In fact, you may even encounter errors like this one:
That’ll pop up if you try to update Windows with HP’s software on-board, and it really gets in the way. There’s something about HP’s support software which just doesn’t like Windows 10, and the two butt heads on a regular basis.
We found the best way was just to uninstall the HP stuff and let Microsoft get on with it, though this can have the additional annoyance that is drivers go missing and don’t update properly.
Like the HP support software issue from before, we found some of HP’s updates just wouldn’t load into place, and you even get two pieces of software to deal with drivers and software a business machine needs.
On the one hand, there’s the pleasing-to-the-eye HP Support Assistant which almost never works properly and tends to crash out when you’re trying to install drivers. But on the other, there’s HP SoftPaq, a driver and download manager that actually does seem to work, though looks like it’s the sort of thing an IT admin would use because of how granular and administrative the whole thing looks.
And that’s where you start to see the HP Elite x2 win and lose votes, because while it’s a great piece of hardware with a lot of serviceability for high-end types who need that sort of thing, regular people will at one point have to deal with a level of software that even the geekiest of folk will find annoying.
This journalist is a geeky type who generally has no problem with getting his hands dirty installing drivers and sorting things out, but even this machine had him scratching his head on why there were so many layers when something needed a change or an update.
It boggles the mind, and makes you wonder if aspects of this machine were built for IT managers so they would always have a degree of control.
Perhaps we’re just looking too far into it, and that these driver issues and support problems and software frustrations would be ironed out by someone not the end-user by the time it reaches them, but we have our doubts.
And those doubts arise simply because if you bought this because you wanted a better built Spectre x2, you’d get it, but you’d also get these software issues, and computers shouldn’t ship with software issues like them.
It’s not a Windows issue, either. Rather, it’s an HP issue, because with so much extra stuff sitting on top, the complexity is increased.
Take the web camera, for instance, which works and was even picked up by the Windows Hello system initially, but wouldn’t allow us to file our image as part of Windows Hello. After an update, Windows Hello now won’t even talk to the camera, saying it can’t turn on the camera when it does, in fact, work.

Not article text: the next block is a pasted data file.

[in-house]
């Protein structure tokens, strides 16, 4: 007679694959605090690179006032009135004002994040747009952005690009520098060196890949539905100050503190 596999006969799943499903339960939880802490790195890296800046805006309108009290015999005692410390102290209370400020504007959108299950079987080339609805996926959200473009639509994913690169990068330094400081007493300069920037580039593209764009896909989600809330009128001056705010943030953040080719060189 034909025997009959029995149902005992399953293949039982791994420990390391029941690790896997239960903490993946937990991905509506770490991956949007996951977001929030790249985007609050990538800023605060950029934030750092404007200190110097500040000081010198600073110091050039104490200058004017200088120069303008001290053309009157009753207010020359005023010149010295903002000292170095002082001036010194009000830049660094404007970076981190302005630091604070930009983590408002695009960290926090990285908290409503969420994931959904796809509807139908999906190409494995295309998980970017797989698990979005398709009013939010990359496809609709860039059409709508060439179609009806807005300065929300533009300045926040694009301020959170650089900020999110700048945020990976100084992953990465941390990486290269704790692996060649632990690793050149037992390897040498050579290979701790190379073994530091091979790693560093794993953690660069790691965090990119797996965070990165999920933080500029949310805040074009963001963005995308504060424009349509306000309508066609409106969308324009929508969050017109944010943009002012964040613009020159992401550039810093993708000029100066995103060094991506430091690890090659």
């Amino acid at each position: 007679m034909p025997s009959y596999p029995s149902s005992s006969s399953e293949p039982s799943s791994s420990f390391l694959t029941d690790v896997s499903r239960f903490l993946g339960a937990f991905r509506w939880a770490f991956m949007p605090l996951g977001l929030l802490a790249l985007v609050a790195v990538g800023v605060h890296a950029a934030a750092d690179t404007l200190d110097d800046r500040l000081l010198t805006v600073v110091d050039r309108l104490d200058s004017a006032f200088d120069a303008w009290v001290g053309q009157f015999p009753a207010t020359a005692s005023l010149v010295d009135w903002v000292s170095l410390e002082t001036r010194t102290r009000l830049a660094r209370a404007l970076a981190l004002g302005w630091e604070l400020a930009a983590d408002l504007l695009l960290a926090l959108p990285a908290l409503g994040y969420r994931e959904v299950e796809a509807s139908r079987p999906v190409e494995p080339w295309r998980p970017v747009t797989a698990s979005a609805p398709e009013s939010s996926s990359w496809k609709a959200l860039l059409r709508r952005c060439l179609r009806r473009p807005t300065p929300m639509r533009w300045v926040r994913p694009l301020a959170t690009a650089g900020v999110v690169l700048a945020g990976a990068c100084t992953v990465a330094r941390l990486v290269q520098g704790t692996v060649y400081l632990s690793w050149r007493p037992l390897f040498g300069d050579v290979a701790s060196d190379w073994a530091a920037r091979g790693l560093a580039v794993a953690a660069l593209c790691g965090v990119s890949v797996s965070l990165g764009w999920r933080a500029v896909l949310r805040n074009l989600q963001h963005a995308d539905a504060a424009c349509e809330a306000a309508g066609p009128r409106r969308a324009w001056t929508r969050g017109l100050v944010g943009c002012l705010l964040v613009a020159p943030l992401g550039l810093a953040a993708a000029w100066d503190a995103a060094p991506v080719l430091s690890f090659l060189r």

So you go to one of the support systems in place to fix it, only to find that there is more than one support system, and neither really work the way you expect them to, crashing or failing to update anything.
In a workforce, an IT department can deal with this, and will probably even stop updates before they’re rolled out, but if you don’t have that, the HP Elite x2 can just end up confusing, which is a real shame given the promise of the hardware here.
If HP can iron out its software concerns, the Elite x2 could be a tremendous business-friendly Surface competitor, though its design needs one more thing: more resistance to scratches.
We’re delighted that more companies are embracing high quality materials such as aluminium and magnesium, but why do so many scratch?
Microsoft’s Surface Pro and Surface Book machines all pick up scratches remarkably easily, and so too does HP’s Elite x2, even though it relies on aluminium instead of the magnesium used by Microsoft.
Apple uses aluminium too, but its computers don’t scratch easily. In fact, they barely scratch at all, and you need to bring in some serious nails and scraping to get the Apple machines to pick up on cosmetic damage.
But here on the HP Elite x2, we found scratches after carrying in our backpack. Our backpack, for crying out loud. There might have been a USB key or the HP stylus in there at the same time, and we got scratches.
That’s just mad, and a little maddening at that.
There are many things HP has managed to get right with the Elite x2, and they’re all respectable: it comes from a solid base of the Spectre x2, which we liked tremendously, and it has improved on that design with more durability in the hinge, a more usable array of ports even if only one has changed, and all of that serviceability.
It’s clear: the HP Elite x2 is a tablet laptop hybrid made for business, and made for businesses that demand long term computers, not just ones that will work for the next few months.
But while the hardware is mostly great, HP’s software can get in the way of this experience, especially since this business-centric model can almost be too finicky, and a little fussier than you might expect.
Is is the better half of an already excellent Spectre laptop?
Absolutely, and people keen on owning a computer with flexibility in customisation and an ability to replace a component if it does break will applaud it, but we’d just like to see some of that excessive business software pulled back if desired, because not everyone has an IT department waiting in the wings.